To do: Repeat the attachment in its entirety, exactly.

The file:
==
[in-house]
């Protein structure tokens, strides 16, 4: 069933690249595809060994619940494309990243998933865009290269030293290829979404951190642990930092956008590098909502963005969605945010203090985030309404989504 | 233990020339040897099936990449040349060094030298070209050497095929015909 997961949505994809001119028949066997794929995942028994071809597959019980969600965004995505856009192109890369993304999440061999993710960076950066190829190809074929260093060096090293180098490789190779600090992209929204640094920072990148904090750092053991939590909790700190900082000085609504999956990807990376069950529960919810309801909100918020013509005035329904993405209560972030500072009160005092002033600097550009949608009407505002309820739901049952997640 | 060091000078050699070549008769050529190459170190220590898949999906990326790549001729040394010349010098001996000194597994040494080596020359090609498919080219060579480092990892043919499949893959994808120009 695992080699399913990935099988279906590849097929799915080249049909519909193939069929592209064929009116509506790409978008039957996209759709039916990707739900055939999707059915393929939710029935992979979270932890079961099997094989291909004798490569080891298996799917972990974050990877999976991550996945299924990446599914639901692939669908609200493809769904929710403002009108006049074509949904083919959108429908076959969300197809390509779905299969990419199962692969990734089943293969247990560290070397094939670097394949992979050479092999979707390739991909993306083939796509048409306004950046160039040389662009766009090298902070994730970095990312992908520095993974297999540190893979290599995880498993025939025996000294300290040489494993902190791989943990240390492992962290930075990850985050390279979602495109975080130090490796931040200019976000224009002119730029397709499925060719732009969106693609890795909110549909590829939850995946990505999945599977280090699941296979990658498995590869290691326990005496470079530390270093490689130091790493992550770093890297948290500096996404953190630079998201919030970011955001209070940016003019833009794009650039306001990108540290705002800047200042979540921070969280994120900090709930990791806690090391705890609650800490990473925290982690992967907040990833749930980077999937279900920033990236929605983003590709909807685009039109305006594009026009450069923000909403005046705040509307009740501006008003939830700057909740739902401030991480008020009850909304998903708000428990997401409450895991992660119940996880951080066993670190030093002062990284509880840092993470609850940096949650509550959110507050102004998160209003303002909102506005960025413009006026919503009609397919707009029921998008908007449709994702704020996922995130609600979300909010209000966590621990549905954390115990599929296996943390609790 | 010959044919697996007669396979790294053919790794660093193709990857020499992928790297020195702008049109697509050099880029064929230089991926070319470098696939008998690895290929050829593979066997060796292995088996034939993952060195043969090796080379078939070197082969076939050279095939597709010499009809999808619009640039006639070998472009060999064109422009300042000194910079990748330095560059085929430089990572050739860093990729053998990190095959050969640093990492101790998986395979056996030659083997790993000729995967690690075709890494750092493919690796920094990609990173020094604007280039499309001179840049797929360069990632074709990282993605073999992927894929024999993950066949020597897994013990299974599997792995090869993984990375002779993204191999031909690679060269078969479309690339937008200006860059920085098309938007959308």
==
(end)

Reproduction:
[in-house]
């Protein structure tokens, strides 16, 4: 069933690249595809060994619940494309990243998933865009290269030293290829979404951190642990930092956008590098909502963005969605945010203090985030309404989504 | 233990020339040897099936990449040349060094030298070209050497095929015909 997961949505994809001119028949066997794929995942028994071809597959019980969600965004995505856009192109890369993304999440061999993710960076950066190829190809074929260093060096090293180098490789190779600090992209929204640094920072990148904090750092053991939590909790700190900082000085609504999956990807990376069950529960919810309801909100918020013509005035329904993405209560972030500072009160005092002033600097550009949608009407505002309820739901049952997640 | 060091000078050699070549008769050529190459170190220590898949999906990326790549001729040394010349010098001996000194597994040494080596020359090609498919080219060579480092990892043919499949893959994808120009 695992080699399913990935099988279906590849097929799915080249049909519909193939069929592209064929009116509506790409978008039957996209759709039916990707739900055939999707059915393929939710029935992979979270932890079961099997094989291909004798490569080891298996799917972990974050990877999976991550996945299924990446599914639901692939669908609200493809769904929710403002009108006049074509949904083919959108429908076959969300197809390509779905299969990419199962692969990734089943293969247990560290070397094939670097394949992979050479092999979707390739991909993306083939796509048409306004950046160039040389662009766009090298902070994730970095990312992908520095993974297999540190893979290599995880498993025939025996000294300290040489494993902190791989943990240390492992962290930075990850985050390279979602495109975080130090490796931040200019976000224009002119730029397709499925060719732009969106693609890795909110549909590829939850995946990505999945599977280090699941296979990658498995590869290691326990005496470079530390270093490689130091790493992550770093890297948290500096996404953190630079998201919030970011955001209070940016003019833009794009650039306001990108540290705002800047200042979540921070969280994120900090709930990791806690090391705890609650800490990473925290982690992967907040990833749930980077999937279900920033990236929605983003590709909807685009039109305006594009026009450069923000909403005046705040509307009740501006008003939830700057909740739902401030991480008020009850909304998903708000428990997401409450895991992660119940996880951080066993670190030093002062990284509880840092993470609850940096949650509550959110507050102004998160209003303002909102506005960025413009006026919503009609397919707009029921998008908007449709994702704020996922995130609600979300909010209000966590621990549905954390115990599929296996943390609790 | 010959044919697996007669396979790294053919790794660093193709990857020499992928790297020195702008049109697509050099880029064929230089991926070319470098696939008998690895290929050829593979066997060796292995088996034939993952060195043969090796080379078939070197082969076939050279095939597709010499009809999808619009640039006639070998472009060999064109422009300042000194910079990748330095560059085929430089990572050739860093990729053998990190095959050969640093990492101790998986395979056996030659083997790993000729995967690690075709890494750092493919690796920094990609990173020094604007280039499309001179840049797929360069990632074709990282993605073999992927894929024999993950066949020597897994013990299974599997792995090869993984990375002779993204191999031909690679060269078969479309690339937008200006860059920085098309938007959308």